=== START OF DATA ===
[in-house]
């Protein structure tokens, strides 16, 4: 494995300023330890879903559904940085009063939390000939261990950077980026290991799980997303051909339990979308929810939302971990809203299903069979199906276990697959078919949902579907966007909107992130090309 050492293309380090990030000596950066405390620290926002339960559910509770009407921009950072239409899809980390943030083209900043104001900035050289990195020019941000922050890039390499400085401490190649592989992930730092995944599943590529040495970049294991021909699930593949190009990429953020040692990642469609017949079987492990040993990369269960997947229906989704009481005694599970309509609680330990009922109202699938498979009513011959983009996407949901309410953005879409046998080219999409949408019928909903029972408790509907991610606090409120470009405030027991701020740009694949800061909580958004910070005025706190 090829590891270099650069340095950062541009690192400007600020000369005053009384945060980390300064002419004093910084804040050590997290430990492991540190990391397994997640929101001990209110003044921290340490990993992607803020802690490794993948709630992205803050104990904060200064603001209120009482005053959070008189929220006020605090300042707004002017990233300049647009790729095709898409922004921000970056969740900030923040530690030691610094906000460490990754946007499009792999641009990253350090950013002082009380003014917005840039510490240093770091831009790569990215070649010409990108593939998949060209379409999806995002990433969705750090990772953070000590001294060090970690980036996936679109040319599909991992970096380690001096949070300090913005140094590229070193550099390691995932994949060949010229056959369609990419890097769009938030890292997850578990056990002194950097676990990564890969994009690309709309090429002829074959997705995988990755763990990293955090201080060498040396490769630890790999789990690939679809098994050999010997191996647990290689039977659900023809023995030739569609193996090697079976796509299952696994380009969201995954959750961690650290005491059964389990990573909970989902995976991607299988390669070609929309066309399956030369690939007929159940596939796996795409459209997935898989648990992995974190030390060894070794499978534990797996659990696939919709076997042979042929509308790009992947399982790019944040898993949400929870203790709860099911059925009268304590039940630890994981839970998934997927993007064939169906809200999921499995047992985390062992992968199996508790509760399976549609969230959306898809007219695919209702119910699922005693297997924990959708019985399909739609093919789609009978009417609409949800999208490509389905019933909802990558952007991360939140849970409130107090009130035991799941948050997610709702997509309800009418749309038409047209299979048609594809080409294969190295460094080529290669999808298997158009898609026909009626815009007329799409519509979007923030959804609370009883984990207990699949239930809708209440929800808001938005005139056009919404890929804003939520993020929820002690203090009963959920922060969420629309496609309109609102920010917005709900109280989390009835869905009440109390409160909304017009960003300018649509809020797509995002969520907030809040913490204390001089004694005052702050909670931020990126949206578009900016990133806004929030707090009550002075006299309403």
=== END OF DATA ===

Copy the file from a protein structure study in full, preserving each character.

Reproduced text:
[in-house]
């Protein structure tokens, strides 16, 4: 494995300023330890879903559904940085009063939390000939261990950077980026290991799980997303051909339990979308929810939302971990809203299903069979199906276990697959078919949902579907966007909107992130090309 050492293309380090990030000596950066405390620290926002339960559910509770009407921009950072239409899809980390943030083209900043104001900035050289990195020019941000922050890039390499400085401490190649592989992930730092995944599943590529040495970049294991021909699930593949190009990429953020040692990642469609017949079987492990040993990369269960997947229906989704009481005694599970309509609680330990009922109202699938498979009513011959983009996407949901309410953005879409046998080219999409949408019928909903029972408790509907991610606090409120470009405030027991701020740009694949800061909580958004910070005025706190 090829590891270099650069340095950062541009690192400007600020000369005053009384945060980390300064002419004093910084804040050590997290430990492991540190990391397994997640929101001990209110003044921290340490990993992607803020802690490794993948709630992205803050104990904060200064603001209120009482005053959070008189929220006020605090300042707004002017990233300049647009790729095709898409922004921000970056969740900030923040530690030691610094906000460490990754946007499009792999641009990253350090950013002082009380003014917005840039510490240093770091831009790569990215070649010409990108593939998949060209379409999806995002990433969705750090990772953070000590001294060090970690980036996936679109040319599909991992970096380690001096949070300090913005140094590229070193550099390691995932994949060949010229056959369609990419890097769009938030890292997850578990056990002194950097676990990564890969994009690309709309090429002829074959997705995988990755763990990293955090201080060498040396490769630890790999789990690939679809098994050999010997191996647990290689039977659900023809023995030739569609193996090697079976796509299952696994380009969201995954959750961690650290005491059964389990990573909970989902995976991607299988390669070609929309066309399956030369690939007929159940596939796996795409459209997935898989648990992995974190030390060894070794499978534990797996659990696939919709076997042979042929509308790009992947399982790019944040898993949400929870203790709860099911059925009268304590039940630890994981839970998934997927993007064939169906809200999921499995047992985390062992992968199996508790509760399976549609969230959306898809007219695919209702119910699922005693297997924990959708019985399909739609093919789609009978009417609409949800999208490509389905019933909802990558952007991360939140849970409130107090009130035991799941948050997610709702997509309800009418749309038409047209299979048609594809080409294969190295460094080529290669999808298997158009898609026909009626815009007329799409519509979007923030959804609370009883984990207990699949239930809708209440929800808001938005005139056009919404890929804003939520993020929820002690203090009963959920922060969420629309496609309109609102920010917005709900109280989390009835869905009440109390409160909304017009960003300018649509809020797509995002969520907030809040913490204390001089004694005052702050909670931020990126949206578009900016990133806004929030707090009550002075006299309403």